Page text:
Laura McClellan: 23:40 I think the only way you’re ever going to get a book written as if you sit and start writing it. I think it’s important to learn about the craft. There is some sort of, I hesitate to call them rules, but kind of guidelines for various genres and stuff like that and you need to know all that stuff if you want to get published. But if there’s somebody who’s listening who’s always wanted to write a book, I would say sit down and do it. Just start writing words and, and don’t worry about getting it right. Just get it written and then. Because you can edit anything but you can’t edit what you haven’t written yet.
Sarah Webb: 24:22 That sounds very encouraging. I like that. You can’t edit which hadn’t written yet. So it is just important to get it out there and then you can improve upon it. It’s about getting that idea documented somehow so that you can refine it and craft it even more.
Laura McClellan: 24:36 Absolutely. And that’s true in anything you do. It was the same thing with launching the podcast. My commitment to myself was if I wait until I could do it perfectly, I still wouldn’t have recorded an episode. So what I told myself is I’m just going to put it out there and try to get a little bit better every week and whether it’s writing a book or creating a podcast or painting a picture or I don’t know, running a race or anything you want to do, just start, just do something and commit to yourself that you’re going to get a little bit better every time you do it.
Sarah Webb: 25:16 Absolutely. Well, we’ve talked a little bit about the #NoMeanGirls campaign and it sounds like you’re right there about women being their authentic selves. Why do you think that we still have mean girl treatment to ourselves? We refer to that as the mean girl in the mirror. Why do you think we talk down to ourselves around that?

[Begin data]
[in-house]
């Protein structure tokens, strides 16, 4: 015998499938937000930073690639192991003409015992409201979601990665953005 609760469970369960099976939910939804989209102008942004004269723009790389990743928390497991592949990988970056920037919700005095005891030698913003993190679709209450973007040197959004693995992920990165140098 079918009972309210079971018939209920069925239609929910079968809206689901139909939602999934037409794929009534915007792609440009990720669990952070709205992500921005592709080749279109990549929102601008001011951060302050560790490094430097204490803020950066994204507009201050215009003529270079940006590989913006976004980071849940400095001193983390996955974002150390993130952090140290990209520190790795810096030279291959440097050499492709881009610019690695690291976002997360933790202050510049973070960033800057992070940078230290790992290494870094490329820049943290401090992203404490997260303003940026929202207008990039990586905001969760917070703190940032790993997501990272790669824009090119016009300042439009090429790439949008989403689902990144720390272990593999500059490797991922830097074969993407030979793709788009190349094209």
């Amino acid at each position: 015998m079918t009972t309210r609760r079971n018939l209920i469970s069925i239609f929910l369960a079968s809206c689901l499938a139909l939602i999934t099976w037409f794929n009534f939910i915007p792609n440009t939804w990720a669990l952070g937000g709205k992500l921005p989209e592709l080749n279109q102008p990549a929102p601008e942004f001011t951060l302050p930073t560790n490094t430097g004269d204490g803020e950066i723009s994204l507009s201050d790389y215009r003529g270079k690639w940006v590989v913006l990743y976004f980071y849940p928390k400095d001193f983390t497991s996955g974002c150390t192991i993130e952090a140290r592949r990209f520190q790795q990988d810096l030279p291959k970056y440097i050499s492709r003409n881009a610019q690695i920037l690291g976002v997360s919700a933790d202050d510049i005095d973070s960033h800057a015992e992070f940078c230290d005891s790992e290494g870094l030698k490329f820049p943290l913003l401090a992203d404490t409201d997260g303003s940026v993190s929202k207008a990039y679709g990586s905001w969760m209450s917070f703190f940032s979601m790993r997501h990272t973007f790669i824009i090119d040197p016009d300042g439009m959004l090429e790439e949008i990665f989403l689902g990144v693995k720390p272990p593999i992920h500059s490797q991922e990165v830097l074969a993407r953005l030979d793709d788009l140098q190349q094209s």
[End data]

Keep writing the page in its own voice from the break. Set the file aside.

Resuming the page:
Laura McClellan: 25:33 Boy, that’s such a great question. I think, if I knew the answer to that, I’d probably be a rich woman. What I find interesting is kind of a lot of us feel like we suffer from imposter syndrome and what I’ve learned, I actually did an episode about this several months ago and in doing my research I discovered some studies that highly accomplished women are more prone to impostor syndrome than anybody and I don’t know why it is. I don’t know if it’s, if it’s the culture we live in, I don’t know that we can point a finger at what causes it and as I do find it interesting that it seems to be… women seem to have more of that self-doubt and question their ability and beat up on themselves more than a lot of men do. And I don’t know the answer to it as far as where it comes from, but what I try to tell myself and my listeners and anybody I get a chance to talk to is the start to fixing it, is to become aware of it, to pay attention to what you’re saying to yourself and then ask yourself, would you say that to anybody else? And maybe you would, but most of us are nicer than that and we’re much more unkind to ourselves than anybody else and we’re very good at identifying what we’ve done wrong, where we lack. We’re not very good at giving ourselves credit for the good things we do, the effort we make or any of those things. And so to me, part of the answer is to really start being aware of what it is you’re saying to yourself and start to be intentional about giving yourself credit for the good things in you. And we all have them. We don’t see them very well, but if you’re somebody who really struggles with that, who has a lot of self-doubt and feels incompetent and all those kinds of things then my prescription is always have a notebook where every day you write down something you appreciate about yourself.